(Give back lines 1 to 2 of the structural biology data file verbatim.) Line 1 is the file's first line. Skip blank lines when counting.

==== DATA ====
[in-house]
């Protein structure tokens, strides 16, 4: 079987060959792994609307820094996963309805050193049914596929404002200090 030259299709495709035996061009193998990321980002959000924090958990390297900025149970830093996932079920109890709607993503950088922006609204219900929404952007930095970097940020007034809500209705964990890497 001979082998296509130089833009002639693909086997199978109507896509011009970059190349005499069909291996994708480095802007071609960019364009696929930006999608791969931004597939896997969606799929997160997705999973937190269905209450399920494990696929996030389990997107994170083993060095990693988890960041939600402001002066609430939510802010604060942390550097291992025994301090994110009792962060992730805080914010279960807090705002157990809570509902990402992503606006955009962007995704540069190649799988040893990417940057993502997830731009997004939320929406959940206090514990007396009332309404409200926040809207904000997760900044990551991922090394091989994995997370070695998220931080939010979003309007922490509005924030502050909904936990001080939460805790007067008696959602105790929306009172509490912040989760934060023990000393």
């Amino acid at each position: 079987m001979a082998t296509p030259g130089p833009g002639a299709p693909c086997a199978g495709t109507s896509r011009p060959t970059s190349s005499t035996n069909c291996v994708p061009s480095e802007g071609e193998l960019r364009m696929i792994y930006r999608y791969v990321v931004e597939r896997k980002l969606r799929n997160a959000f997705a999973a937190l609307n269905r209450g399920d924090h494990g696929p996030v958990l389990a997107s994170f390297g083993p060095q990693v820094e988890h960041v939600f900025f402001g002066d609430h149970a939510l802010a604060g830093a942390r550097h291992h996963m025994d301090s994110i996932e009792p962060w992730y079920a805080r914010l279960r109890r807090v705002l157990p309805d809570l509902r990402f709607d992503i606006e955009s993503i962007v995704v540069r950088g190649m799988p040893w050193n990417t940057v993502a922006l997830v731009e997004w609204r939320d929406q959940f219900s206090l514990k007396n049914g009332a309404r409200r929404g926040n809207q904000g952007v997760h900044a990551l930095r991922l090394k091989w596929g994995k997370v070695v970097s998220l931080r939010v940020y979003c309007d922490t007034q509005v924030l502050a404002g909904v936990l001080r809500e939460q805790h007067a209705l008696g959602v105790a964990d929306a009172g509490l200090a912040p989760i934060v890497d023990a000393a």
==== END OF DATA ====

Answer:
[in-house]
């Protein structure tokens, strides 16, 4: 079987060959792994609307820094996963309805050193049914596929404002200090 030259299709495709035996061009193998990321980002959000924090958990390297900025149970830093996932079920109890709607993503950088922006609204219900929404952007930095970097940020007034809500209705964990890497 001979082998296509130089833009002639693909086997199978109507896509011009970059190349005499069909291996994708480095802007071609960019364009696929930006999608791969931004597939896997969606799929997160997705999973937190269905209450399920494990696929996030389990997107994170083993060095990693988890960041939600402001002066609430939510802010604060942390550097291992025994301090994110009792962060992730805080914010279960807090705002157990809570509902990402992503606006955009962007995704540069190649799988040893990417940057993502997830731009997004939320929406959940206090514990007396009332309404409200926040809207904000997760900044990551991922090394091989994995997370070695998220931080939010979003309007922490509005924030502050909904936990001080939460805790007067008696959602105790929306009172509490912040989760934060023990000393």